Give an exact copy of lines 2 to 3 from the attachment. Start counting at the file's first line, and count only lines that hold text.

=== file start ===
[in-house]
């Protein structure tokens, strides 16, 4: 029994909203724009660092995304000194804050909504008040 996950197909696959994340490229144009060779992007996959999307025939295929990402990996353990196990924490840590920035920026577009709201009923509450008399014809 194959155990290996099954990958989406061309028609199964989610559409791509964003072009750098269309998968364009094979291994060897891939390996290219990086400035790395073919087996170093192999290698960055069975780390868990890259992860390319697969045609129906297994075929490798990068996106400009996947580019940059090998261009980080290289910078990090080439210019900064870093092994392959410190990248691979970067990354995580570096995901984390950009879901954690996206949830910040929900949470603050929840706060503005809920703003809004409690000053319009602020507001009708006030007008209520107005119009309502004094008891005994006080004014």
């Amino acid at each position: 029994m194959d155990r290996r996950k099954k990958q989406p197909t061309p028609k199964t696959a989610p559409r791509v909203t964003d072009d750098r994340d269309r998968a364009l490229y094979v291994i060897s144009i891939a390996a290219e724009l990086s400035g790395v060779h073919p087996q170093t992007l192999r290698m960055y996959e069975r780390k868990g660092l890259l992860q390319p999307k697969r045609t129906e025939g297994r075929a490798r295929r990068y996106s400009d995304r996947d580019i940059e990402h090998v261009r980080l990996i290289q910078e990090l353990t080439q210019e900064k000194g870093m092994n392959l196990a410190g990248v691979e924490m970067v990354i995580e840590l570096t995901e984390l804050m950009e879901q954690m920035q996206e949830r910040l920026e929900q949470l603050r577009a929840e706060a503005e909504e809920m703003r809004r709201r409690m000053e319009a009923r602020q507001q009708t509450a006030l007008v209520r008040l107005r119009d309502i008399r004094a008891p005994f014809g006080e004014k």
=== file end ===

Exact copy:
């Protein structure tokens, strides 16, 4: 029994909203724009660092995304000194804050909504008040 996950197909696959994340490229144009060779992007996959999307025939295929990402990996353990196990924490840590920035920026577009709201009923509450008399014809 194959155990290996099954990958989406061309028609199964989610559409791509964003072009750098269309998968364009094979291994060897891939390996290219990086400035790395073919087996170093192999290698960055069975780390868990890259992860390319697969045609129906297994075929490798990068996106400009996947580019940059090998261009980080290289910078990090080439210019900064870093092994392959410190990248691979970067990354995580570096995901984390950009879901954690996206949830910040929900949470603050929840706060503005809920703003809004409690000053319009602020507001009708006030007008209520107005119009309502004094008891005994006080004014």
């Amino acid at each position: 029994m194959d155990r290996r996950k099954k990958q989406p197909t061309p028609k199964t696959a989610p559409r791509v909203t964003d072009d750098r994340d269309r998968a364009l490229y094979v291994i060897s144009i891939a390996a290219e724009l990086s400035g790395v060779h073919p087996q170093t992007l192999r290698m960055y996959e069975r780390k868990g660092l890259l992860q390319p999307k697969r045609t129906e025939g297994r075929a490798r295929r990068y996106s400009d995304r996947d580019i940059e990402h090998v261009r980080l990996i290289q910078e990090l353990t080439q210019e900064k000194g870093m092994n392959l196990a410190g990248v691979e924490m970067v990354i995580e840590l570096t995901e984390l804050m950009e879901q954690m920035q996206e949830r910040l920026e929900q949470l603050r577009a929840e706060a503005e909504e809920m703003r809004r709201r409690m000053e319009a009923r602020q507001q009708t509450a006030l007008v209520r008040l107005r119009d309502i008399r004094a008891p005994f014809g006080e004014k």